Kidney disease is one of the most common diseases that affect cats and is the leading cause of death in older cats. News of a kidney disease diagnosis can be alarming to cat parents, and rightly so. The good news is that if caught early enough, kidney disease in your cat can be managed with proper treatment and nutrition, allowing your cat to live a long and happy life. Here is everything you need to know about kidney disease in cats.
What is kidney disease?
Kidney disease, also called renal failure, is the loss of any kidney function. The kidneys are an essential organ in the body, and if a kidney is not working properly, serious health issues occur. The kidney is critical to filter toxins and waste into urine which then leaves the body. If your cat’s kidney is diseased, she may experience an increase in wastes and toxins within her blood. Kidneys are also responsible for regulating electrolytes, water balance, regulating mineral levels, and promoting red blood cells in the bone marrow.
When the kidney stops working effectively, blood flow to the kidneys increases in the body in an attempt to speed up filtration. The result is high blood pressure and anemia, and eventually, death.
There are two different kinds of kidney disease in cats:
Acute kidney disease
Acute or short-term kidney disease happens suddenly due to toxicity, trauma, or another condition that results in kidney failure. The disease leads to the accumulation of waste and toxins in the bloodstream, imbalance of electrolytes and the blood’s acid-base balance, and dehydration. This type of kidney disease is more often seen in young cats but can also occur in older kitties. If found early and treated aggressively, acute kidney disease is potentially reversible.
The causes of acute kidney disease include the following:
- Heart failure
- Systemic shock
- Low blood pressure or hypertension
- Some antibiotics and NSAIDs
- Antifreeze poisoning
- Ingestion of toxic plants, such as lilies and daylilies
- Clotting disorders
- Ingestion of rodenticides or rat poison
- Exposure (ingested or inhaled) to heavy metals, such as arsenic and lead
- Bacterial infections of the kidney
- Ureteral or urethral obstruction
- Feline infectious peritonitis
- Insect or snake venom
Chronic kidney disease
Chronic (slow or long-term) kidney disease is the gradual loss of kidney function, specifically when the functional nephrons within the kidney die. In essence, your cat’s kidneys stop performing as they should, a common occurrence when organs age, but may also be caused by a buildup of toxins, infectious diseases, a poor diet, or birth defects.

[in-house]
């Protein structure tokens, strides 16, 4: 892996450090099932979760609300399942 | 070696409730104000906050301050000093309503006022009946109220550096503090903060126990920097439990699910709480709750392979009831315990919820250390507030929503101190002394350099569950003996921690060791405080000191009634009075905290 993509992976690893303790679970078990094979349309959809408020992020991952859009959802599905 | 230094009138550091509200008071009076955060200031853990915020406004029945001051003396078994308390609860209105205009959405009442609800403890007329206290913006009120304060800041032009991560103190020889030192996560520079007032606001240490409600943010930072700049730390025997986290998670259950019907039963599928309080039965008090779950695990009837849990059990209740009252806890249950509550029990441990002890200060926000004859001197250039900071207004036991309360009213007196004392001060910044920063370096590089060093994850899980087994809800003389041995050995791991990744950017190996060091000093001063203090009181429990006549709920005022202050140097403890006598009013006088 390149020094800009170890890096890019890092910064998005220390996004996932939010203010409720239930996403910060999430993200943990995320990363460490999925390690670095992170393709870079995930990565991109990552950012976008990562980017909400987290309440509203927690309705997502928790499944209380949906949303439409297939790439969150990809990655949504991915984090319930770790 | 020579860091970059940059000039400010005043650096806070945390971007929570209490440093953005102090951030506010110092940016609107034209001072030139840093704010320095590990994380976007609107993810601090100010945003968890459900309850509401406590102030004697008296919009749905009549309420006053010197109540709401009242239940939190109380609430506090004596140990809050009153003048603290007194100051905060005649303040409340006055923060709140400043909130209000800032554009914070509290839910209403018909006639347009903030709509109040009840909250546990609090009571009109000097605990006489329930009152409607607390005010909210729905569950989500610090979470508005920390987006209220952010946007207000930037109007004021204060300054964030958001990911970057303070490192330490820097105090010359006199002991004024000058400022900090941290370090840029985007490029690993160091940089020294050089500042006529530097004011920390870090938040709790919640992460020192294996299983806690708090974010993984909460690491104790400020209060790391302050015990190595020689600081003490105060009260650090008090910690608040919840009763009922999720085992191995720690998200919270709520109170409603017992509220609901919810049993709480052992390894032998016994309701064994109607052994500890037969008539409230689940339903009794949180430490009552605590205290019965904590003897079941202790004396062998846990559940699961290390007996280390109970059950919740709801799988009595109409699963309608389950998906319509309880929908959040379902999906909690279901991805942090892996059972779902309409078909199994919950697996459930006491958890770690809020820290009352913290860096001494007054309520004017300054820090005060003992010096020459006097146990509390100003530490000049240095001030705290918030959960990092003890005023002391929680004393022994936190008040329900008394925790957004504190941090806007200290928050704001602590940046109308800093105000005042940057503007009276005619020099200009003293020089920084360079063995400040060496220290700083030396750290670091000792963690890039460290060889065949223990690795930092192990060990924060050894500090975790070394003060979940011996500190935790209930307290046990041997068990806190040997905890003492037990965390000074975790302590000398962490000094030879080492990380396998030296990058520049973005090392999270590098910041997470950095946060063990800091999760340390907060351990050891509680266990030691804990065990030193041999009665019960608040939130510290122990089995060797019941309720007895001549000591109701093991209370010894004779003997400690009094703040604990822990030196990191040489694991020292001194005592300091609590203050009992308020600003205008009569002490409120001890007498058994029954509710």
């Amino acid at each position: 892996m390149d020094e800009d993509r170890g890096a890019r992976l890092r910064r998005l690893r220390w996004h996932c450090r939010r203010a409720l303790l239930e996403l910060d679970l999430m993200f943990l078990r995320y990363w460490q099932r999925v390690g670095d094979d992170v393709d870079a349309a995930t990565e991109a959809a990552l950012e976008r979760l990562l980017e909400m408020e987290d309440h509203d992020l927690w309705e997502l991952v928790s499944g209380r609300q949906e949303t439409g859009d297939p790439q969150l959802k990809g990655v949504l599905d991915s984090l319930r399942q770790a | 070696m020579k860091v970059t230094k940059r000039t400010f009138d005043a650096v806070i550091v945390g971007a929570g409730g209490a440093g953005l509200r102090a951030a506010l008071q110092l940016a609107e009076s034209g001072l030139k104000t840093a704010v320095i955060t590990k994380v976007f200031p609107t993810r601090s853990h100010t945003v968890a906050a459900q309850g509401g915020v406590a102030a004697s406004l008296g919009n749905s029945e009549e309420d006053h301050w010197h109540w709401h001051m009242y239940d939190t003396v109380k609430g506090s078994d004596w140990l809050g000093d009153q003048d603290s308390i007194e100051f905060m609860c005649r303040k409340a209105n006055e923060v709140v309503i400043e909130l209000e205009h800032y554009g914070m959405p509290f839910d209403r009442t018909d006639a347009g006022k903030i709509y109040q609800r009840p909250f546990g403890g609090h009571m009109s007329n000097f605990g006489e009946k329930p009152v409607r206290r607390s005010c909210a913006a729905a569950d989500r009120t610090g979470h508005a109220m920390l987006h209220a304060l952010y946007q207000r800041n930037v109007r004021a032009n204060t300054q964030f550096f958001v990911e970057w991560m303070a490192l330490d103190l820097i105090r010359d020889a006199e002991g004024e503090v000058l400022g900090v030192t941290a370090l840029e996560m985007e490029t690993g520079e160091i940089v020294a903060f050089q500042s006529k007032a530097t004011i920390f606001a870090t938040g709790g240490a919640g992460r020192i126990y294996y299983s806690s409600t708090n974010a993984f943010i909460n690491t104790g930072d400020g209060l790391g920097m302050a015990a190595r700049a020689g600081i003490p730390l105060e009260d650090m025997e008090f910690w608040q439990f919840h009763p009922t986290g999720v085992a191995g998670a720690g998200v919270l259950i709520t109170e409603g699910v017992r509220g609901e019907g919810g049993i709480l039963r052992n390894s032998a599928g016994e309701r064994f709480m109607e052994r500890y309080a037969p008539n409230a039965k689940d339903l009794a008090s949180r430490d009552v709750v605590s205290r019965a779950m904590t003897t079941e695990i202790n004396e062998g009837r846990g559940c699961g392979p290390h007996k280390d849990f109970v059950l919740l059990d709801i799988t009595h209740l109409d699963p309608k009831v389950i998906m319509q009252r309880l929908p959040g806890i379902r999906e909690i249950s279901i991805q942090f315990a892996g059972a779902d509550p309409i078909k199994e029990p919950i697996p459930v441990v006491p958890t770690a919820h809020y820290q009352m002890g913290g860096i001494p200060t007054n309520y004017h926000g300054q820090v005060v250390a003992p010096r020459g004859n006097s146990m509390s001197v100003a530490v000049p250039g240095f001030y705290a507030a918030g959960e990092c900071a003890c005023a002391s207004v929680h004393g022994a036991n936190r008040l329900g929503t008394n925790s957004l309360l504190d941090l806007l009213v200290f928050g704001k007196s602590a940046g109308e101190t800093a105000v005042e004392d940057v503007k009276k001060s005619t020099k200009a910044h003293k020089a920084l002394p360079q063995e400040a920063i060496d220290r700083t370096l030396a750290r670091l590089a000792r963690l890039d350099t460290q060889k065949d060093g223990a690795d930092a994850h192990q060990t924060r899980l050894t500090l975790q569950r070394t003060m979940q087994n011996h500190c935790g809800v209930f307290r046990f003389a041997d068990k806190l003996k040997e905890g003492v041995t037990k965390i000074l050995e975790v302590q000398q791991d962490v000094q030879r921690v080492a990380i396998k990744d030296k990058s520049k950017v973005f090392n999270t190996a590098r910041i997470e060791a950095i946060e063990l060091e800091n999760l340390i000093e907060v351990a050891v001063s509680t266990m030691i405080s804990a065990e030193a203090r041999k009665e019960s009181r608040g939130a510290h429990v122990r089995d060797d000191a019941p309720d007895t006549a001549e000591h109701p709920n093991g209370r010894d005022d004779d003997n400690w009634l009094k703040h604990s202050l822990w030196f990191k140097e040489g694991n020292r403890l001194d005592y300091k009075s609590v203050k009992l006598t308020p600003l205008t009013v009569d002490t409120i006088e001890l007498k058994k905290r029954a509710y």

Because cats are notorious for not showing outward signs of illness and discomfort, especially with kidney disease, it is easy for cat parents to miss any early signs of this condition.
What are the symptoms of kidney disease?
Acute and chronic kidney disease presents subtle symptoms in the first stage of the illness. Here are the signs to look for:
- An increase in thirst
- Frequent urination
- Weight loss
- Loss of appetite
- Breath that smells strongly of ammonia
- A dull, unkempt coat
- Wasted muscle
- Hunching over the water bowl
- Thinning and loss of fur
- Mouth ulcers
One of the most challenging aspects of diagnosing kidney disease in cats is that some cats don’t exhibit any symptoms. Their diagnosis is made strictly through routine veterinary examinations and bloodwork.
How is kidney disease diagnosed and treated?
A cat is diagnosed with kidney disease based on a veterinary exam, clinical signs, medical history, and the results of blood and urine tests. Your vet may also order additional diagnostic tests, such as fine needle aspirations or surgical biopsy of the kidneys, abdominal ultrasounds and radiographs, and dye studies radiographic contrast.
Although there is no cure for kidney disease, it is a condition that, if caught early enough, can be treated and managed. The disease will progress over time, but you can make sure that your cat enjoys a full and long life before that occurs. Here are the steps you can take to manage your cat’s kidney disease.
Increase your cat’s water intake
Cats with kidney disease risk dehydration, so the goal of increasing a cat’s water intake can assist you in managing this condition. Consider feeding your cat wet food or replace your cat’s water bowl with a water fountain, as the running water encourages cats to drink more frequently. Try giving your cat flavored water, as some kitties enjoy tuna juice, low sodium chicken or beef broth.
Change your cat’s diet
Once your cat is diagnosed with kidney disease, your veterinarian will likely recommend changing your kitty’s diet. Often, cats with kidney disease are put on special prescription diets. Choosing a better type of food is not enough. In many cat foods, the mineral phosphorus is naturally found in protein-rich meats and fish.